EDISON Radio

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Introduction: EDISON Radio

This project is bases on the internet radio by Ed Smallenburg. He did an awesome job in creating a working internet-based radio. He shared his coding and hardware on the world wide web so that people like you and me can learn from it. He shared his build on GitHub using the copyleft license. (It basically comes down to: use it, modify it as needed, don't copyright it and share….)

You can find Ed's original build and data here:

https://github.com/Edzelf/ESP32-Radio

So, I started with Ed's Arduino sketch and I added a few extra options:

  • Search engine to find Internet Radio station by country.
  • Find and implement the station's Logo and display it on the browser interface.
  • Spectrum analyser on the TFT Screen
  • LED VU meter with Pixel leds WS2812
  • Sliders for changing Audio Settings.

The modified software and all project data will be available here:

https://github.com/donnersm/EdisonRadio

TIP: download all with one click by pressing the green button and choosing "download ZIP"

As you might have noticed, this project is named the Edison Radio. Thomas Edison was a great inventor who, amongst other things, improved the microphone for telephones by developing a carbon microphone. In ways, more than one, Edison contributed to worldwide communication. However, his greatest invention was not this carbon microphone or even his well-known phonograph but, it was the invention of the light bulb by far! Without Edison, we might still be using candles to bring light in darkness. That is why this radio has a light bulb as centrepiece. .. O yeah, this 100% optional attribute also looks kind of cool 😊

TOOLS NEEDED

You will be working with low voltage (5V max) but you should know your way around basic electronics. Using the wrong voltage or polarity might kill your project in an instance!

Being successful in building this device requires some adequate skills and tools. You should be able to solder small components on a PCB which will require a soldering station with a small tip as you will be handling components like 0805 sized and a LQFP-48 package. If this is beyond your possibilities, then you should ask someone to do it for you or order an already assembled PCB.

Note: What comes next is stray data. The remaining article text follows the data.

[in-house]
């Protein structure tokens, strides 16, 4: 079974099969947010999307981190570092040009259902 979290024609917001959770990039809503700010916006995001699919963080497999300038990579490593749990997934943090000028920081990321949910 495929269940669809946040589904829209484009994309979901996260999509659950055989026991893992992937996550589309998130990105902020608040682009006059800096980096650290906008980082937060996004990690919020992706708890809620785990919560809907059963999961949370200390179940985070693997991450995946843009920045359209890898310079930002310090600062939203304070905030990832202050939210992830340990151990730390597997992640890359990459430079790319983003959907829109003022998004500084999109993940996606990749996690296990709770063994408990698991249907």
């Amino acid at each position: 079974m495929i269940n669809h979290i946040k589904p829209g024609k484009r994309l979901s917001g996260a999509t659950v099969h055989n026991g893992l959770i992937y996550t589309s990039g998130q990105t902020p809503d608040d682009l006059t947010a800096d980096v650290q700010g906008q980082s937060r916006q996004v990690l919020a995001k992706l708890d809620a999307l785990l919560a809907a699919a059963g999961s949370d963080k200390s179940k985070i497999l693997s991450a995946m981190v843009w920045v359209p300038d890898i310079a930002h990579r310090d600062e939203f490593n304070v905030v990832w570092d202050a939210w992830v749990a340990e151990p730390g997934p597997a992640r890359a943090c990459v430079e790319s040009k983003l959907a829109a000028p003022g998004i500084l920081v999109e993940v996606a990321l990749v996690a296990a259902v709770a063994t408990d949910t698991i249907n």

(Availability will depend on demand).

Furthermore, you be programming the microcontroller by using the Arduino IDE environment. Although the steps to do so will be described in this document, it is advisable for you to get to know this Arduino software.

If you are considering building the Edison housing, you will need to produce the panels for it. It can be done by hand, but it would be best to use a Laser cutter. Remember, there are some companies that offer a laser cutting service. Maybe there is a company near you who can do it for you?

And yes, you will need some basic tools like a screwdriver 😉

Supplies:

PCB set: PCB Set

Acryllic plate 5mm to make the panels for the housing ( or design and build to your own liking)

ESP32 DEVKIT 1.0 DEVKIT

Potmeter 50K or simular

Optional:

Display

Rotary Encoder

IR receiver

And you'll need a power supply and some speakers

To give this radio more of an “Edison” look I decided to implement the optical illusion of a Edison Light Bulb. It is optional and without it, the radio will function just fine. However, this ornament justifies the name of this radio. Doesn’t it? You can leave it out but, you will be missing out on this very cool looking tribute to the world's best inventor.

The light bulb is actually a modified decorative LED light. ( Edison Light Bulb) The one I bought is from CALEX holland and is called the E27 Titanium Rustic Lamp art. 473894

Light bulb

There are several models available and you might have to adjust your wiring and voltage supply if you decide to buy a different light bulb.